Release of Prince Charles' planning letters blocked
Correspondence between the office of the Prince of Wales and London mayor Boris Johnson about planning issues in the capital is being kept secret, according to national newspaper reports
The Guardian had asked City Hall to release correspondence between the prince and his aides, and elected representatives and officials at the Greater London Authority (GLA) about planning matters in the capital since Johnson became mayor, and specifically letters relating to the plans for the rebuilding of Chelsea Barracks and tall buildings.
But in a letter to the publication, information governance manager Albert Chan replied that Sir Michael Peat, Prince Charles’s private secretary, had written to Johnson but the prince had not consented to disclosure of the letter and, although the request came under environmental information regulations, it would not be released.
‘Disclosure of this information would adversely affect the Prince of Wales because, as heir to the throne, the sensitivity of his communications with public authorities are unlikely to diminish with time due to the fact that once he is the sovereign he will remain in office for life,” City Hall said.
‘Disclosure therefore could appear to undermine his political neutrality. Furthermore release of this information would impinge upon The Prince of Wales’ privacy.’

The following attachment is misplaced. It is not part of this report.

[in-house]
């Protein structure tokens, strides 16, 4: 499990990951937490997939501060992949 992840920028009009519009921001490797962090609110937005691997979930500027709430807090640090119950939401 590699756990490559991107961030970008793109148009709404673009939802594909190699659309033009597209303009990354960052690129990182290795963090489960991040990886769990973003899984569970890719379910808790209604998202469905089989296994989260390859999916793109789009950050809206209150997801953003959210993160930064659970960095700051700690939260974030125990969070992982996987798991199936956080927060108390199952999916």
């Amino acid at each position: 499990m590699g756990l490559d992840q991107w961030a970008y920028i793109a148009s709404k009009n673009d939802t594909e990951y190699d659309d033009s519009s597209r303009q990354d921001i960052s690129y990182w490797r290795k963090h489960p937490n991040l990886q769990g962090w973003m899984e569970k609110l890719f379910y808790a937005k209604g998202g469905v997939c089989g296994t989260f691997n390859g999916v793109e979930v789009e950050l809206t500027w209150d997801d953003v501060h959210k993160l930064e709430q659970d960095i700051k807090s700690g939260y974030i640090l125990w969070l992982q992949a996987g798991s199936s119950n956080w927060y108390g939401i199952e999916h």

On Monday it emerged that several of the prince’s charities have been lobbying government ministers to change policy on issues ranging from VAT to regional development policy.
Commenting on the GLA’s refusal to release the correspondence chair of the London Assembly Planning and Housing Committee Jenny Jones, said: ‘Since 2002 the assembly has been pressing successive mayors to be open and transparent about the exercise of their planning powers in the capital.
‘This is necessary to ensure all Londoners can have confidence that undue influence is not brought to bear on the mayor’s planning strategy or individual planning applications. If Prince Charles wants to be involved in public policy decisions then he should agree to his letters being made public.’